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The PIT

Electoral Reform

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Once again this has come back to the fore where parties despite getting a huge vote gaining very little in way of representation in Parliament.

 

We've got Scotland that has clearly gone it's own way but is depending on infighting within the Tory party to have any real say in things. Cameron has made promises but how this will go depends on how strong the feeling on keeping the union intact is within the rest of the party.

 

You've got UKIP who came third but need 100% more votes to gain an MP than the Tories. Labour actually increased the voting share slightly but lost seats.

 

So we had Alternate Vote which rightly got chucked out so we're left with Proportional representation. Looking at this page http://blogs.channel4.com/factcheck/factcheck-parliament-proportional-representation/20893 things look a lot fairer.

 

The downside of PR is that it's much easier for extremist parties to get a say then against that it's easier to get rid of them I suppose.

 

What you look think.

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I'd prefer Single Transferable Vote because it puts more power in the hands of voters, compared to closed list systems like D'hondt method used in the Euro's in Scotland, England and Wales. In STV you still vote for individual candidates rather than a party, but there is an argument that STV can give smaller parties more representation as a result of larger parties being scared to stand more than one candidate in a multi-member constituency. STV does raise the problem that very rural constituencies would either need to be huge or restricted to 1 member and thus effectively be AV single member seats. Scottish council wards are typically 3 or 4 seats each under Single Transferable Vote.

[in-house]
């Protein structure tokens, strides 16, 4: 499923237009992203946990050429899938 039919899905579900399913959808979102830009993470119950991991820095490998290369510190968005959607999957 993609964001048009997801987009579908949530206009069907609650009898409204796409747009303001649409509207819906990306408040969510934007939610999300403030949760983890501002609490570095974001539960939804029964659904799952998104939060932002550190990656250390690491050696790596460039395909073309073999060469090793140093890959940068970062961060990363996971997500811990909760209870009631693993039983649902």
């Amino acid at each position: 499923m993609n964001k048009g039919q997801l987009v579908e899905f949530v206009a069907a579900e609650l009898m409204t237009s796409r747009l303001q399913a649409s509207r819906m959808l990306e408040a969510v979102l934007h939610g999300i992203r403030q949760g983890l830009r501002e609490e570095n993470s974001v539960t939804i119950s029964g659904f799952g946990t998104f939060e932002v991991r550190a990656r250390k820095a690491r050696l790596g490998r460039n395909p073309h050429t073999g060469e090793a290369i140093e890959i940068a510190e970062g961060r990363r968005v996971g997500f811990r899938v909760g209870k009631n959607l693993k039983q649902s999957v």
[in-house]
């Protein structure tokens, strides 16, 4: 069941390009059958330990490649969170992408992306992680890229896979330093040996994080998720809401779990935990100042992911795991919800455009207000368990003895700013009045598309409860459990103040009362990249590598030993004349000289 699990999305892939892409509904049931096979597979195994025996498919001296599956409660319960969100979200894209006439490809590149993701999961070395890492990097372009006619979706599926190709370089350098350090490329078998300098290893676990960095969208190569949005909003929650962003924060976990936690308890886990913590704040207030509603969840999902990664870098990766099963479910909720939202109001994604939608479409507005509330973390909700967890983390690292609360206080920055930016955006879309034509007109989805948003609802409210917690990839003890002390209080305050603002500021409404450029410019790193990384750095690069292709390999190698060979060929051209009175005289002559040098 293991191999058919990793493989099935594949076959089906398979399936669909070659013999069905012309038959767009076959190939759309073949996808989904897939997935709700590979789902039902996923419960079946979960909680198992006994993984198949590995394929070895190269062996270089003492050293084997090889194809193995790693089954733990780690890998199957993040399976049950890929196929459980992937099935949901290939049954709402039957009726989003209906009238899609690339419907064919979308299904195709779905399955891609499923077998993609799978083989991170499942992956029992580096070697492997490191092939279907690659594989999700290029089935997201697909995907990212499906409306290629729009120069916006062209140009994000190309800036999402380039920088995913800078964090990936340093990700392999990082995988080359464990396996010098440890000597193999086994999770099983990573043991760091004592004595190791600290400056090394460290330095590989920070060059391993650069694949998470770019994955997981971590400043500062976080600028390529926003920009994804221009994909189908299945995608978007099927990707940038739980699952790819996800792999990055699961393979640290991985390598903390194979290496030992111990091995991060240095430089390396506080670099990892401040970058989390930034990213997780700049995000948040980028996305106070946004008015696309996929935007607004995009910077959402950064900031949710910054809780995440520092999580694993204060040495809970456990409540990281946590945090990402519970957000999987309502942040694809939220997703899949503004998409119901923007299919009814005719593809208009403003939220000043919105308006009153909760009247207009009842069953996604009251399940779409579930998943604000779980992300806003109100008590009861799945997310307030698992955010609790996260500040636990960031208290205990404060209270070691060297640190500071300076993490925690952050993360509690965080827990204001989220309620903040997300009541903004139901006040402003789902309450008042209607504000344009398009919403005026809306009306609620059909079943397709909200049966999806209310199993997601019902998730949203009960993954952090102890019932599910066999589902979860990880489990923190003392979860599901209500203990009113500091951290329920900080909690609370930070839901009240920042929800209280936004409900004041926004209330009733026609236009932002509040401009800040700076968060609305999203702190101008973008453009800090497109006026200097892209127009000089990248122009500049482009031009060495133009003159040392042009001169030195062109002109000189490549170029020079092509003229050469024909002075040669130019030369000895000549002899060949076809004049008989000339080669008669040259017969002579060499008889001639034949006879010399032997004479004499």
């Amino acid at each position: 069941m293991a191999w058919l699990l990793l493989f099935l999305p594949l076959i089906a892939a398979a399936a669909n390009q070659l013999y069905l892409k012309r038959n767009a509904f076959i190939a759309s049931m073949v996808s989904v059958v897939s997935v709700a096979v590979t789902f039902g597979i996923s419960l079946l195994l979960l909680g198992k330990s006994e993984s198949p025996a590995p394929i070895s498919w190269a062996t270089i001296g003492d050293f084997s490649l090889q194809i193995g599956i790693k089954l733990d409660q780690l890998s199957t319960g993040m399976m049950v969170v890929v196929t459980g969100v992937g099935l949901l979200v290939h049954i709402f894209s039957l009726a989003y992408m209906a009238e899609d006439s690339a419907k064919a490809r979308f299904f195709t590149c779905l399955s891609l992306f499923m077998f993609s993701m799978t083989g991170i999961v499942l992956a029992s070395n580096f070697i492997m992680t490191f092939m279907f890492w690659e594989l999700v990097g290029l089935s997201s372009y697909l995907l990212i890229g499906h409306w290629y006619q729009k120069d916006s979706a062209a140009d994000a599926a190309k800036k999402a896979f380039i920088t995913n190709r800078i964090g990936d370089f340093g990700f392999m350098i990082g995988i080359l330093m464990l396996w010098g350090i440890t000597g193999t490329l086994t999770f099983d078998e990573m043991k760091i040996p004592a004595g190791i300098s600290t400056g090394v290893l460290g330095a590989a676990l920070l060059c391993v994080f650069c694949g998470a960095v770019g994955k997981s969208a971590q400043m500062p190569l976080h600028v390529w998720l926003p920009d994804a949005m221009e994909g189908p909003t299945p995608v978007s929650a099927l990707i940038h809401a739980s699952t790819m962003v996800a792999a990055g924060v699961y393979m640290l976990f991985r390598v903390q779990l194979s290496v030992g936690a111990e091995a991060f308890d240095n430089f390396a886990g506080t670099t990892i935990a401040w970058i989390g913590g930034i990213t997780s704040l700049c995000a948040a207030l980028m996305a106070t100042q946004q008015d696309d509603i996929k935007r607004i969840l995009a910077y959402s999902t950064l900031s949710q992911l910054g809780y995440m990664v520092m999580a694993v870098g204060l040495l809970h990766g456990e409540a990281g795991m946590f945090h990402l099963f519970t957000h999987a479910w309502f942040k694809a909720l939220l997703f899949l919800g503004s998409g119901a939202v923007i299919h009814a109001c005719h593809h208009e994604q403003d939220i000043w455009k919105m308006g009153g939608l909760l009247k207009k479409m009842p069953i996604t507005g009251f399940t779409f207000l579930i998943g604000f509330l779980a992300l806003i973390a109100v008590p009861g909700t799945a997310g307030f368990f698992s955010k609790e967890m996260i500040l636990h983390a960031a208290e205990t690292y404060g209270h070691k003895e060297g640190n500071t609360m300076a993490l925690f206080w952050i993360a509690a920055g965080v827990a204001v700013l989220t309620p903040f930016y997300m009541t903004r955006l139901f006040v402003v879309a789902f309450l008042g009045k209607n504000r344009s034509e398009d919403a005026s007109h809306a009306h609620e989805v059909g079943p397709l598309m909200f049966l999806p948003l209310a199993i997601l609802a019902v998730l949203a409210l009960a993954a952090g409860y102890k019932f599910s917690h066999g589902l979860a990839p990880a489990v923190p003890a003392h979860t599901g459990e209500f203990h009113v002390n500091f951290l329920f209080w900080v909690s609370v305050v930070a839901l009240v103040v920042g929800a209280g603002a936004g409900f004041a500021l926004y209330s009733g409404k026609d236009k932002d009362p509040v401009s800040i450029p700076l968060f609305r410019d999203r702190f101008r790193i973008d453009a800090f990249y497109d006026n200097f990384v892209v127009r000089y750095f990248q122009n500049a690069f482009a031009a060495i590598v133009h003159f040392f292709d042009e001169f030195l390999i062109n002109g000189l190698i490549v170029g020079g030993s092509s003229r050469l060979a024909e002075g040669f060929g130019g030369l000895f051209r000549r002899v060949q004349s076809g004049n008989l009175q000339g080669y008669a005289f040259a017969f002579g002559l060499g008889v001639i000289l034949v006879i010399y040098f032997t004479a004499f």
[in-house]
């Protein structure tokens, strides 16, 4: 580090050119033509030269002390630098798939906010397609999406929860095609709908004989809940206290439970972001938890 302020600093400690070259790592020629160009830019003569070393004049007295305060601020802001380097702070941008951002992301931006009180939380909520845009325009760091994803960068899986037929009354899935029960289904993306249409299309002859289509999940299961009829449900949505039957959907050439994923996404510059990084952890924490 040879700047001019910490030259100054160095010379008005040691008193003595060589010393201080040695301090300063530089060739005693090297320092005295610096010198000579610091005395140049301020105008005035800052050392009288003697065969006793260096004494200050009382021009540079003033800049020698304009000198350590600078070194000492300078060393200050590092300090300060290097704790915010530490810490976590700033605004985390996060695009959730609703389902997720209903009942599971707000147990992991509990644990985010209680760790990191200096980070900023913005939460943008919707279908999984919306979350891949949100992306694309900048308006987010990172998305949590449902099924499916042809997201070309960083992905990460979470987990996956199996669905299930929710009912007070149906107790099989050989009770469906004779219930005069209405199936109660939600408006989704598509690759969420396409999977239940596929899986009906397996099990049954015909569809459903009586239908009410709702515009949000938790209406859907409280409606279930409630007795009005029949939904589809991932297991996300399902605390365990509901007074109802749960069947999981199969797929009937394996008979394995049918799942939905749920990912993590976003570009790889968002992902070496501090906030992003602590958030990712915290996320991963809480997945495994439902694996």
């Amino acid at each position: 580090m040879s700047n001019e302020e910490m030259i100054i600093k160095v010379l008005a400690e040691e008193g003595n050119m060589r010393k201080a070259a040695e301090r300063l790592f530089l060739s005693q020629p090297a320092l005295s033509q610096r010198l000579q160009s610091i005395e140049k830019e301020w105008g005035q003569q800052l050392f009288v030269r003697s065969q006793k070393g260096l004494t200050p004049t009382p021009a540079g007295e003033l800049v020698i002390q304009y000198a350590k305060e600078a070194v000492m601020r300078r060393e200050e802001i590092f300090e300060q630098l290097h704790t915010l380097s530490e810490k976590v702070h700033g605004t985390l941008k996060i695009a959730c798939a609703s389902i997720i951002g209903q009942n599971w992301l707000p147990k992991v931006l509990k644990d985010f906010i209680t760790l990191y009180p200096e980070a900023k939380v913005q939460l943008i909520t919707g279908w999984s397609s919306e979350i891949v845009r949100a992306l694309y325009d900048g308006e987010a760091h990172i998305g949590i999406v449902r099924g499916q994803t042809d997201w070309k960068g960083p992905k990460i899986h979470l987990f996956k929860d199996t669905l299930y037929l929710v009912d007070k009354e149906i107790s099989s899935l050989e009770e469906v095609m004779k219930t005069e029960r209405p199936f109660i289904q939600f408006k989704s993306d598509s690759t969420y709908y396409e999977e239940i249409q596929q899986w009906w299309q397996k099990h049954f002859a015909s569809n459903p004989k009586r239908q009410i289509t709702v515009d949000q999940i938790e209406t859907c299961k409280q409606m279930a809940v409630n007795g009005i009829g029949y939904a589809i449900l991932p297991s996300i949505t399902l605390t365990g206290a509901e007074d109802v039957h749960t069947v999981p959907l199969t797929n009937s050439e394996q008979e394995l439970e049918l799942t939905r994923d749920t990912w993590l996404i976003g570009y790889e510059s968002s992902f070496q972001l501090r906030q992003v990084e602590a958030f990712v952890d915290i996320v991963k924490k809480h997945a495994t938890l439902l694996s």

Perhaps the additional member FPTP system used for the Scottish Parliament would be the best option for the UK simply because it retains that familiar single member FPTP constituency, though they would obviously have to substantially increase in size (not quite double) in order to provide for the multi-member regional constituencies that provide the top-up allocation that pulls the total MP count back towards proportionality. 

 

No system is perfect, but both Single Transferable Vote and the Additional Member system are in use in Scotland, both produce far more proportional outcomes than pure FPTP, greatly reducing 'wasted votes' and in the case of STV removes safe seats and brought a wind of change to local government in much of Scotland. 

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Well this system certainly provided a bum deal for 2 out of 3 voters, and 4.5 million votes in exchange for 1 seat cannot be right. Any form of PR would have returned a fairer and more reflective result. The problem we have is that the 2 main parties are opposed to any form of PR because it doesn't help them, and of course any electoral reform needs them to vote for it which they are not going to do.